No witness saw decedent or his car for more than a minute or two prior to the crash. Mrs. Vandello places the car in the east lane and proceeding north; Mr. Funk places it on the east shoulder and going north; Mrs. Chesser places it as standing on the east shoulder. None of these witnesses testify to any negligence upon the part of the operator or based upon the last seen position of the car.

As to physical facts and circumstances which will eliminate the rule even though there are no eye witnesses, we fail to find such in the record. The testimony all indicates that the truck swerved to the left as though to overtake and pass another vehicle going in the same direction. The point of contact was about the center of the highway with the right front end hitting the trunk of the car. There was an absence of any showing of muddy tracks upon the pavement indicating a car had recently pulled from the muddy shoulder onto the highway. Viewing this record without regard to the rule that Appellant is entitled to have it examined in the light most favorable to him, we find nothing in the direct testimony or the physical facts, which show with any degree of certainty how the collision occurred or the circumstances surrounding it. The only things that do appear with any degree of certainty are that the time in question, decedent's car was somewhere upon Highway 63, headed north, and was struck from the rear by defendant's truck which was going north and decedent was killed.

VII. One other proposition is urged by Appellee as to why the no-eyewitness rule is not applicable. It is that there is no showing that eye witnesses or other direct evidence to the accident were unavailable, citing Low v. Ford Hopkins Co., 231 Iowa 251, 1 N.W.2d 95. This case is not in point. There a witness stated he inquired but found no eyewitness to the mishap. The Court instructed the jury to the effect that if it should find there was no direct evidence available, then and only then would it be justified in giving plaintiff the benefit of the no-eyewitness rule. On appeal it was urged that the jury should have been directed to give plaintiff the benefit of the rule. The case holds such a showing was not conclusive and the instruction was proper. See Lingle v. Minneapolis & St. L. Ry. Co., 251 Iowa 1183, 1192, 104 N.W.2d 467, supra.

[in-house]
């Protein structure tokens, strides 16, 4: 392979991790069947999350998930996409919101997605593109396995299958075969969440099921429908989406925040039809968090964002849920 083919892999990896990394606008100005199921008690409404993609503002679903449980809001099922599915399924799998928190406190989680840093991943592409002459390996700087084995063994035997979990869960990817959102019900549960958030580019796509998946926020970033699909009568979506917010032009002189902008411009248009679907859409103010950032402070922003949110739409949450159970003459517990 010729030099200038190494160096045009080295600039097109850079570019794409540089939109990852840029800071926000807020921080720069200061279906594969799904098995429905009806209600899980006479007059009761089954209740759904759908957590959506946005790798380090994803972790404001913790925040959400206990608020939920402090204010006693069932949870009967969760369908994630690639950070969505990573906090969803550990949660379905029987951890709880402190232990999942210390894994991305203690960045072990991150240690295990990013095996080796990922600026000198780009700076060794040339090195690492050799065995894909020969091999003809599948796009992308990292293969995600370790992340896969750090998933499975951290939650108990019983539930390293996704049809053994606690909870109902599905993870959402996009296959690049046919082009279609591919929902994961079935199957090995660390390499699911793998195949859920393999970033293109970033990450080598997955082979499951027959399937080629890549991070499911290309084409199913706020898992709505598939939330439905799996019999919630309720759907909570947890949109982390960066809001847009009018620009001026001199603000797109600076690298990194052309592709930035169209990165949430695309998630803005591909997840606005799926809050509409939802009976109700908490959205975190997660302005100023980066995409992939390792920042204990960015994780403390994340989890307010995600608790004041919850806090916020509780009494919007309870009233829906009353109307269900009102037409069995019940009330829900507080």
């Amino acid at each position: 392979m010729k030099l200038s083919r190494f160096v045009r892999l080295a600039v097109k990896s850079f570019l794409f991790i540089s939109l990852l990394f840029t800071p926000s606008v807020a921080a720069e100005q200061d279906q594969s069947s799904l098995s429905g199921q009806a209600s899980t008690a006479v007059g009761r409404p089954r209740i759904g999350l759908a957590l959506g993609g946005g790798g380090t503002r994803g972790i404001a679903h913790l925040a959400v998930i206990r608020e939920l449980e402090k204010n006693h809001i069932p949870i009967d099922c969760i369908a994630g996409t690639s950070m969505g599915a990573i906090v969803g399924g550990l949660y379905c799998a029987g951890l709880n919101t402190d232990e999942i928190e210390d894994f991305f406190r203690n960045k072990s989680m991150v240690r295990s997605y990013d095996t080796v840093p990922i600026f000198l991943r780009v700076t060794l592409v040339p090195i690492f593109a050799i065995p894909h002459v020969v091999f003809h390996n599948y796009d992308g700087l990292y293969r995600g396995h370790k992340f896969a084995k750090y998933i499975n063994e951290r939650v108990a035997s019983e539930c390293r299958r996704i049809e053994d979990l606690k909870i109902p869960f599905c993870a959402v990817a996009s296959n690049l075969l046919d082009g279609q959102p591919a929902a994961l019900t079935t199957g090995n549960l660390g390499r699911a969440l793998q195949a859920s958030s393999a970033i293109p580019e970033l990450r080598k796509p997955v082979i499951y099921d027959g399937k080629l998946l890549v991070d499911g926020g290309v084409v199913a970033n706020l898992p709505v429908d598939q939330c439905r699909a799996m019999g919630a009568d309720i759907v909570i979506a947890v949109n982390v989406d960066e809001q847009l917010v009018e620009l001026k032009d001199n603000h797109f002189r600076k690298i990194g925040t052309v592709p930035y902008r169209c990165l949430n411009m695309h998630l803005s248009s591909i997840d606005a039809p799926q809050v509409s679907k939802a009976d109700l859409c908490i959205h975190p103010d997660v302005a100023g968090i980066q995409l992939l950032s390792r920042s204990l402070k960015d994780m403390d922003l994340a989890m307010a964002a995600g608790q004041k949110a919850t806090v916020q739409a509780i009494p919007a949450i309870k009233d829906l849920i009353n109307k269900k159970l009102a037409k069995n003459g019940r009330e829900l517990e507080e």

While one of the elements of the rule is that direct evidence is not available, a showing which rests upon the plaintiff, we have never attempted to pin point just what showing must be made, to come within the rule. While in the instant case there is no testimony that plaintiff was unable to find direct testimony, as there was in the Low case, supra, we are not prepared to say that in the absence of such testimony, the rule is not applicable. This record clearly indicates that both parties spent considerable time and effort in seeking to obtain the facts and we think there is a sufficient showing made to warrant a submission of this question, i. e., availability of eye witnesses, *236 to the jury as a prerequisite to the applicability of the no-eyewitness rule. That is all plaintiff requested and the refusal of the trial court to so instruct constituted prejudicial error.

VIII. The trial court sustained plaintiff's motion for judgment notwithstanding the failure of the jury to reach a verdict, as to defendant's counterclaim, as a matter of law. Such motion was properly sustained. Defendant driver of the truck testified that at no time did he see a car ahead of the truck until it appeared about 25 feet ahead of him. We have many times stated that one operating a vehicle upon the highways may not close his eyes to that which is plainly visible and thereby escape the consequences of such blindness. See, Mueller v. Roben, 248 Iowa 699, 82 N.W.2d 98; Law v. Hemmingsen, 249 Iowa 820, 89 N.W.2d 386; Miller v. Stender, 251 Iowa 123, 98 N.W.2d 338.

For the reasons above set forth the judgment of the trial court is reversed and cause remanded on plaintiff's appeal. The judgment of the trial court is affirmed on defendant's appeal.

All Justices concur.